Patient Resources & FAQ
You can expect your voice to sound different with a hearing aid. Patients sometimes ask "Am I talking too loud?" or "Does my voice sound louder too you?". Your voice with hearing aids is never louder than without. However, you may perceive your voice to be louder with hearing aids.
Hearing impaired people tend to adapt to their vocal loudness and quality with a hearing loss. They may even be unaware that there was any change in the perception of their own voice, because hearing loss typically occurs very gradually. In contrast to the gradual loss of hearing, a hearing aid immediately replaces much of your lost hearing range with amplified sound. It will take the brain some time to adapt because the change is immediate. With time, most patients learn to monitor their voice and eventually their voice with the hearing aid becomes normal.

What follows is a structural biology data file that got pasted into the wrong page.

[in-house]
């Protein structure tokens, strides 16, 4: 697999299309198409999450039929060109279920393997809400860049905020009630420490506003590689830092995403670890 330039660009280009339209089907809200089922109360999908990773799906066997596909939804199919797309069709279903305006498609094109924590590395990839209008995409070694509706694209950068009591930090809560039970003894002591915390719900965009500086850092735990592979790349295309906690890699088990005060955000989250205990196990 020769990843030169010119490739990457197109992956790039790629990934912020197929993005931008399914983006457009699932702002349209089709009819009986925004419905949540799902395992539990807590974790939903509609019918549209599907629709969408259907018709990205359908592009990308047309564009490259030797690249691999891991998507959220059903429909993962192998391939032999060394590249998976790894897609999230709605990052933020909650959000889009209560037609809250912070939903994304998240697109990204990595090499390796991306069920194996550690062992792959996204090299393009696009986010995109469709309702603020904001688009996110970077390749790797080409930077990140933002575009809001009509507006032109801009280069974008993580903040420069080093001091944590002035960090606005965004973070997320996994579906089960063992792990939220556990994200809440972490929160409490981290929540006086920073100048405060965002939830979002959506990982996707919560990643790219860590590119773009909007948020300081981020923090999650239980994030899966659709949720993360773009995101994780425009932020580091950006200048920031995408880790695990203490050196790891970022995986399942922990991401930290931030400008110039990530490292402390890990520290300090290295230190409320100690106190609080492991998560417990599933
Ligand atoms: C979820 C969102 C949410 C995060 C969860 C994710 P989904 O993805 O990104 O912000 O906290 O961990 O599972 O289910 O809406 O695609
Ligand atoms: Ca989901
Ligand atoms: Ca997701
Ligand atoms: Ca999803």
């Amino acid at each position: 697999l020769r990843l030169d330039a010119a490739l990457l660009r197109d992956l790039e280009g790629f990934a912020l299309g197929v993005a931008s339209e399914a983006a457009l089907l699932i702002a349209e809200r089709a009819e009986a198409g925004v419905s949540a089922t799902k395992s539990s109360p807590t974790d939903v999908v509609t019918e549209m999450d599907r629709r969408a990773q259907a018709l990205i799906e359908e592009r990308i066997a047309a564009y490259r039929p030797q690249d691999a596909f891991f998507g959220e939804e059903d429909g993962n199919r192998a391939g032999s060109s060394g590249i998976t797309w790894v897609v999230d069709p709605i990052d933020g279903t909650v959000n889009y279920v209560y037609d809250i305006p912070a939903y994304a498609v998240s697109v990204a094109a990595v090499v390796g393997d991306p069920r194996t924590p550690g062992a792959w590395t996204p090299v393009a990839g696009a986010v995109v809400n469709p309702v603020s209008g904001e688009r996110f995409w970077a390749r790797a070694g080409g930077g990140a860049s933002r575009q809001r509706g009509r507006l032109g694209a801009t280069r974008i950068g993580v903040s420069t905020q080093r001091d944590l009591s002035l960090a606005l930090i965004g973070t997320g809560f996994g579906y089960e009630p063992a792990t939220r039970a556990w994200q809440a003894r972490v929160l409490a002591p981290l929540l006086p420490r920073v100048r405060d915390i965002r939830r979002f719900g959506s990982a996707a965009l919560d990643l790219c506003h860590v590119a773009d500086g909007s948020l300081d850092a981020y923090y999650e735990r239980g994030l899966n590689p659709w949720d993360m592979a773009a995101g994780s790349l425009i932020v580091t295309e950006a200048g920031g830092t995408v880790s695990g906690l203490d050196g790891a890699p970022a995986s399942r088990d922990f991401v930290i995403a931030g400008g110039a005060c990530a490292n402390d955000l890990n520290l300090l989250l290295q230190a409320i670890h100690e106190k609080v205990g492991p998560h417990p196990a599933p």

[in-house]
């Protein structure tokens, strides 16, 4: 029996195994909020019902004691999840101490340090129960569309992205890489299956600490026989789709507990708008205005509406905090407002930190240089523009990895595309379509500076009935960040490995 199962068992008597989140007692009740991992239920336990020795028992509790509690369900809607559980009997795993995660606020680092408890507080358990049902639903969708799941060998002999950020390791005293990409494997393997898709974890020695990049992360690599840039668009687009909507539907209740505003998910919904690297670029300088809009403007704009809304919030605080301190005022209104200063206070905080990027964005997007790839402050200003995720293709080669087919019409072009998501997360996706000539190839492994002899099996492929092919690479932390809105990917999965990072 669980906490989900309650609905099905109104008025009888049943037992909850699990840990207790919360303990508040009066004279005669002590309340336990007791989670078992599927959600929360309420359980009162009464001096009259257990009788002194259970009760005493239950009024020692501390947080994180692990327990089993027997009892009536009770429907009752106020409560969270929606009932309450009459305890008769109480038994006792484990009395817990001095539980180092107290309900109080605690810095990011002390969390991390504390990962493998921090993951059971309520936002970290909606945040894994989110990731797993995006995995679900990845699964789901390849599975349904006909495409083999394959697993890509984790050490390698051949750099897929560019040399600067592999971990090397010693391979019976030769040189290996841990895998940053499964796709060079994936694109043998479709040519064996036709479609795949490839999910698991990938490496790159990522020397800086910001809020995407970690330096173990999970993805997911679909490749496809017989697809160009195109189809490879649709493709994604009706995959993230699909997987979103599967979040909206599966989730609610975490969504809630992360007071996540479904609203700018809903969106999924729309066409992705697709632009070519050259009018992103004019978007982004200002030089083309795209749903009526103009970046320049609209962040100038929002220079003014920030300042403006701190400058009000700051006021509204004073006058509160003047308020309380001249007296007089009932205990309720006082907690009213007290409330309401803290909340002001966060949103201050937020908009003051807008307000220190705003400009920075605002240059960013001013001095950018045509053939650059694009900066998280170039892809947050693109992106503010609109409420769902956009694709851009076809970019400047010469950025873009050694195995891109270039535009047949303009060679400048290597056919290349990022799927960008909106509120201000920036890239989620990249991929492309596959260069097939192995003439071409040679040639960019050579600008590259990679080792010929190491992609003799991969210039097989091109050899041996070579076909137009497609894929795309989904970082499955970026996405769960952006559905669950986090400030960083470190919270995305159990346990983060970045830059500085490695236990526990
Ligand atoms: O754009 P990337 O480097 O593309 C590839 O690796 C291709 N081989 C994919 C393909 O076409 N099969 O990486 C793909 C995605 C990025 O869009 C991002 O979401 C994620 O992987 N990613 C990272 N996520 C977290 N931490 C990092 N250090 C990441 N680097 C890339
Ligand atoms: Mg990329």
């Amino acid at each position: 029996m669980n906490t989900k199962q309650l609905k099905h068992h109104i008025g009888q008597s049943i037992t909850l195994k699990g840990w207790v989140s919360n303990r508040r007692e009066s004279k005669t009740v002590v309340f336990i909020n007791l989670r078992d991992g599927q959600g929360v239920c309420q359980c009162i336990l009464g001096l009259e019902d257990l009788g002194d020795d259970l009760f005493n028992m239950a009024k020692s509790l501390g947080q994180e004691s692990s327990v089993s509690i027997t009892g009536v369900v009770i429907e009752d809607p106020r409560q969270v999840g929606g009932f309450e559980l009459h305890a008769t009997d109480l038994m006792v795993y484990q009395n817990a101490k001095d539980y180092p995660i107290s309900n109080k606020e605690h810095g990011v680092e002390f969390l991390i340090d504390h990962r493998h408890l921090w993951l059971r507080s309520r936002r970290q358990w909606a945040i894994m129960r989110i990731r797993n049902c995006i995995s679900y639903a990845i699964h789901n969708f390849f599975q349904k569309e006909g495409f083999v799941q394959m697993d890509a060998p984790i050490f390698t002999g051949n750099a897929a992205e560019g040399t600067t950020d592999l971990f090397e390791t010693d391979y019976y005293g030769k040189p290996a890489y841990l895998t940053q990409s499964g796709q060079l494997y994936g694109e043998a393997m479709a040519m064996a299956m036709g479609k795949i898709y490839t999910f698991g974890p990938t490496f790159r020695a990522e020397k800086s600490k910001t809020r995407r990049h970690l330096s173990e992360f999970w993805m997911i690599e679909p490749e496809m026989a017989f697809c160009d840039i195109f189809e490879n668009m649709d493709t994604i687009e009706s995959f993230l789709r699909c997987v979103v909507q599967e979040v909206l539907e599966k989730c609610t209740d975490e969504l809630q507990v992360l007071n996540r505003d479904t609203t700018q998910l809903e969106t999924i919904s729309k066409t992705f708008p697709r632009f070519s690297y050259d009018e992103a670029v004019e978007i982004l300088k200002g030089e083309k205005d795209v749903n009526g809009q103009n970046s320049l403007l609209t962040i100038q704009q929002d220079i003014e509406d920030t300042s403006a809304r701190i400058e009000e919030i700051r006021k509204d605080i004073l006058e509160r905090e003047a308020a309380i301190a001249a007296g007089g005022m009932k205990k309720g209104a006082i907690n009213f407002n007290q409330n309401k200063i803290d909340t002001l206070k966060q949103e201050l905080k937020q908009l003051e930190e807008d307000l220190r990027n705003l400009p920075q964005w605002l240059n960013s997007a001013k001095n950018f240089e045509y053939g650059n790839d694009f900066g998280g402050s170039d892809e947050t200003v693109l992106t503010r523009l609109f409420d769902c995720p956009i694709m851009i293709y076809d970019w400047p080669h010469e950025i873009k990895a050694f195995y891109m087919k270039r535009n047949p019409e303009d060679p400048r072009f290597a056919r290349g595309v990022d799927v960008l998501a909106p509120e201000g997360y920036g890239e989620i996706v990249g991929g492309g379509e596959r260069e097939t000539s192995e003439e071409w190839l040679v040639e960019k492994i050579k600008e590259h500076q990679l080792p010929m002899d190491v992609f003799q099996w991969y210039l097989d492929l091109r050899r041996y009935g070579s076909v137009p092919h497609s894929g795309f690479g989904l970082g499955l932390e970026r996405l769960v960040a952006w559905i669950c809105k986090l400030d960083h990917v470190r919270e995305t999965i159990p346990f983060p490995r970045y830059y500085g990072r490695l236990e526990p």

In some cases, paticularly with custom in ear devices, patients perceive an "echo" or "talking in a barrel" sensation when first using hearing aids. This sensation can result from the hearing aid blocking the exit of sound through the ear canal as it would normally travel. Depending on the degree and type of hearing loss the sensation may be intolerable to some and not even noticeable to others. If the problem continues there may be modifications which can improve the "echo" sensation. The sensation often becomes less noticeable after a few days of hearing aid use. The Audiologist may prefer that you wear the hearing aids for a week or two prior to attempting any major modifications, as this could result in adverse effects such as increased feedback ("whistle"). If you are unable to adapt, the Audiologist may decided to attempt to reduce the sensation of echo by modifying or adjusting the hearing aid.
Today's popular "open style" hearing aids have greatly reduced our patient's own voice complaints by leaving the ear canal completely open thereby allowing both internal and external sounds to enter and exit without blockage.